So, you want to write your Pokémon fanfic in HTML, eh?
Good choice! This isn't to say that regular text documents are necessarily bad. In fact, I use a word processor myself to check for typos and other spelling errors before I change it over to HTML. But while I'm typing it, I put in the necessary HTML commands I'll need so that my browser will be able to read it like a webpage. So when I'm finished, I've got all the codes in place and I can simply save it as an ordinary text file with an .shtml extension and BANG! I've got a fanfic as a webpage. And that means you can do some pretty cool stuff with the look of your fanfic.
You can be assured that I'll try to keep things as simple as possible. There is a lot of information here with examples, so you're not completely left in the dark. On top of that, there's a template you can use to get you started. Most importantly, of course, if you have any questions about anything here or you're having problems, contact me.
The reason why HTML is a good format for your fanfic is simple: you can use bold, underlines, italics, tables, anything you've seen on a website, you name it; you can use it. In my own fanfic, Growlithes in the Real World, there are two tables in it. It's the centered text. ^_^ Agent 99's Snow Angels is another excellent example (Part II especially) as she used small pictures.
Now, let's get to the nitty gritty of the commands you'll be using.
Most commands in HTML are like light switches. You turn them on, do what you need to do, then turn it off. The "/" in front of the command tells the browser to turn it off. For example: </U> would tell the browser to turn the underlining off. Just keep this in mind when you do your HTML work. The examples provide insight on how the text should be formatted when you write/edit your fanfic. A template is provided at the bottom essentially shows a visual of how your fanfic should appear when you're done typing it up with HTML commands.
First, you need to use a word processor. Any one should do the trick, but make sure it gives you the option to be able to save your fanfic in different file formats, like .txt and .doc, for example. This is important later on. Now, before you even start typing your fanfic, you need to put in the following commands:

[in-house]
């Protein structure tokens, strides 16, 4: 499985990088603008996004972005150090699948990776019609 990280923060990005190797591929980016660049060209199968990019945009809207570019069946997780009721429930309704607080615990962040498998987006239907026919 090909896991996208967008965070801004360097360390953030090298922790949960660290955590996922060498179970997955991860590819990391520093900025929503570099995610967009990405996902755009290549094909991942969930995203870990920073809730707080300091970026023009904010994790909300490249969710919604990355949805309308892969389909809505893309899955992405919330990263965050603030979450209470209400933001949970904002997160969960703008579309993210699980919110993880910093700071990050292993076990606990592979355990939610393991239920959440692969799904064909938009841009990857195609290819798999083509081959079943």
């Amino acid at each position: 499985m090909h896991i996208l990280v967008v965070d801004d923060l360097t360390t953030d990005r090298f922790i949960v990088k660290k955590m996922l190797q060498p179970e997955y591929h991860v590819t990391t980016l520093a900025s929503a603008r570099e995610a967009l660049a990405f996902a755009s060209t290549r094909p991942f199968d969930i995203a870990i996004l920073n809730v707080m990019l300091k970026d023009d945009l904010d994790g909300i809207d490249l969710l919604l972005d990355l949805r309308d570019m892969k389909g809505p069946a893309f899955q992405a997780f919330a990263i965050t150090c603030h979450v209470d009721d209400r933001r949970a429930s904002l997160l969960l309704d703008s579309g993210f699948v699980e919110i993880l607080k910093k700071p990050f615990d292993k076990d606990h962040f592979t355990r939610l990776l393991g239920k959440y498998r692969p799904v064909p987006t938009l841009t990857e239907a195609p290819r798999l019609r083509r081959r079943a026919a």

<HTML> <== This is necessary, so that the browser will recognize that you're running an HTML file
Text Manipulation and Other Deceptions
Okay, you've set up the environment in which your fanfic will appear. All the while, you're saving your fanfic as a word document, not a text file -- not yet, at any rate. Now we get to the slightly fancy stuff: bold, italics and underlines. Here's how they are formatted for use:
<B> <== Turns on bold for the following text
Proper Spacing and Good Manners
The next command is fairly critical. It is this command that will allow proper spacing between paragraphs. Without this command, everything will string together and look really bad. Remember these commands well:
These are your paragraph commands. To give you an idea of how your fanfic should appear when you're typing it out, here's an example that uses the <P> </P> commands.
<P>A few hours later, Jessie and James had explained the details of the past few days and recounted just about every criminal act they had ever done under Giovanni and Team Rocket's direction. While both of the ex-Rockets felt some relief for confessing to their sins against society, Jessie was strangely emotional. She had been crying softly on James' shoulder for the past fifteen minutes while James held her. The officer looked tired, but she was smiling.</P>